An Interesting Day

Yesterday morning I din’t know what to expect when I walked into school, because when I woke up I saw a text message from my SA saying that she would be away. I admit I was nervous I had no idea what my day would be like. It was defiantly and interesting day for me and for my students.  I noticed a huge change in the manners and behaviour of my students, students who were normally very on task and focused were a little spacey and emotional. I could tell that my SA is really the glue that holds the class together and having a sub removed that and my students felt lost and uncertain.  While we were as well prepared for the day as we could be it was not as smooth or organized as a normal day.  A couple of my students had a rough day probably because the expectations in the classroom were different with the TOC then when my SA is there, and the change in rules was unspoken as well as outside factors from their home lives.


I taught a social studies lesson yesterday afternoon and I have mixed feelings about it. I had prepared a lesson looking at the fur trade through the lens of one of the Historical Thinking skills that we have been learning in our Social Studies methods class at UBC. I focused on historical significance, and used the suggested videos and teaching strategies from TC2. I had loaded the elementary video the night before on my Ipad and was prepared to show it and when I turned it on in class it was not the video I had previewed and prepared to show. As soon as I realized it I turned the video off because the video that come on mentioned topics that my students had learned nothing about yet namely issues of internment of different groups in Canada during both world wars. I shut the video off and explained the concept further my self to the students before sending them off to do a jigsaw activity.  For our jigsaw activity each table group acted as an expert group and used both pre printed information and looked up the information to answer their question and determined how significant to the fur trade then to Canadian history their answer was. The students then moved into larger groups and shared their groups answers with students who had the answers to other questions. I think that this was the first time my students had seen a jigsaw activity and I should have spent more time explaining the process to them and let them know at the beginning of the activity that others would be relying on the answers to their questions to fill in their own charts. I think that many of the students were unclear as to what was expected of them for this portion. Next time I will spend more time explaining the purpose and process of doing jigsaw activities.  I was pleasantly surprised at my students reaction to the Space Race activity I set up through , my students loved the instant feedback of watching their rocket-ship “fly” across the screen, and using the space race activity engaged them by drawing on some of their competitive spirits. Because a space race only accommodates 15 teams at a time I had my students working in pairs to complete the activity, to pair them up quickly they worked with the person sitting next to them.  this also allowed them to have a discussion and share their thoughts with their partners before submitting an answer which gave them a higher chance of success.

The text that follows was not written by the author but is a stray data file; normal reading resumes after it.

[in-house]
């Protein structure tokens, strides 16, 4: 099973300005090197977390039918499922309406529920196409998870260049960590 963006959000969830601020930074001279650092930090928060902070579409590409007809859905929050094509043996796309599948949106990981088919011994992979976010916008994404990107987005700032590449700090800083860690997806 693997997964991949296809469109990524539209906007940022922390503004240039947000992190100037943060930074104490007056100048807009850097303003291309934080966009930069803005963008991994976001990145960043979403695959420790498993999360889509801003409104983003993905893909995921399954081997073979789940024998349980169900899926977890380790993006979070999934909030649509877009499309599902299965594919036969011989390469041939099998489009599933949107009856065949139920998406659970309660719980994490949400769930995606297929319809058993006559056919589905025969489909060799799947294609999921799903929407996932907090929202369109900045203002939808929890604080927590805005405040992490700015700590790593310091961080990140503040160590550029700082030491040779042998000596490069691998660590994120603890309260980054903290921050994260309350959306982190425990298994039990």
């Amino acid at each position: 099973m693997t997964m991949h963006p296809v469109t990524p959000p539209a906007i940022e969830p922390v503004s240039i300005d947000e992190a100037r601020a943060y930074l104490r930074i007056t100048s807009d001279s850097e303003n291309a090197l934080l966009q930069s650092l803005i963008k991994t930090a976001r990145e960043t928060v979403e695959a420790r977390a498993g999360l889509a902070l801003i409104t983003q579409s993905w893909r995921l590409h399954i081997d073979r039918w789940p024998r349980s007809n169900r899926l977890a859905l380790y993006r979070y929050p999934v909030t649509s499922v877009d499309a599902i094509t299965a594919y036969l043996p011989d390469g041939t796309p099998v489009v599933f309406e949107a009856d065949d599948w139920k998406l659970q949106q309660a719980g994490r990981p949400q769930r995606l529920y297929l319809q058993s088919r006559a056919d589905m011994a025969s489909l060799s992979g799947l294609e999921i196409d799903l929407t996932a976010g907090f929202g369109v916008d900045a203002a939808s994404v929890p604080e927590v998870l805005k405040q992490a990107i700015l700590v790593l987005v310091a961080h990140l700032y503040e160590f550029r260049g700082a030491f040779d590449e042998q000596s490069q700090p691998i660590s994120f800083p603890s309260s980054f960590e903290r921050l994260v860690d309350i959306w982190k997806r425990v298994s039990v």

I am looking forward to seeing the classroom return to normal next week with my SA back as well as meeting our new student. I am very interested in seeing how having a new student changes the group dynamic that has developed in the classroom. My SA said we are getting a new girl, this hopefully will be positive because right now we have more boys then girls with a 5:4 ratio for boys to girls. It often feels like the ratio is closer then 2:1 because many of our boys have very strong personalities that over power the calmer quieter natures of many of our girls.

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2 Responses to An Interesting Day

  1. Milana Cecco says:

    It sounds like you had a busy day on Thursday! During my two-week practicum my class had a substitute and it really is so interesting to observe how students react when their teacher is away. The Space Race activity sounds interesting. What did you use it for? Were the questions centred around what they just learned about the fur trade? In regards to your jigsaw activity, I taught a Socials lesson on Central Canada and I used a placemat activity which seemed to go over really well with my 4/5s. The students had a certain amount of time to put down everything they already knew about this region and then we discussed as a class. I found that even though the students did not have set documents of information on this subject, they were very engaged in the activity- they even made great use of the classroom map even though I did not mention anything about it! This may be something you could try with your 4/5s during a Socials lesson.
    I hope next Thursday is less crazy for you!

  2. Yvonne says:

    Having a TTOC can definitely throw things off a bit – regardless of the efforts of everyone. If I knew I was going to be absent the next day, I’d always let the students know that I had a colleague or friend coming in to teach. Sometimes, just knowing there was a connection between me and the TTOC helped alleviate some anxiety and potential tendencies to misbehave. Helping your students develop greater resilience is also supportive.
    It sounds as though you had mixed success in your lesson and I appreciate your ability to critically reflect on your learning. I’m so glad your students responded well to the socrative game you set up – engaging them when their classroom teacher is absent (at this stage) is a definite challenge and you rose to it!
    Building Resiliency in Students

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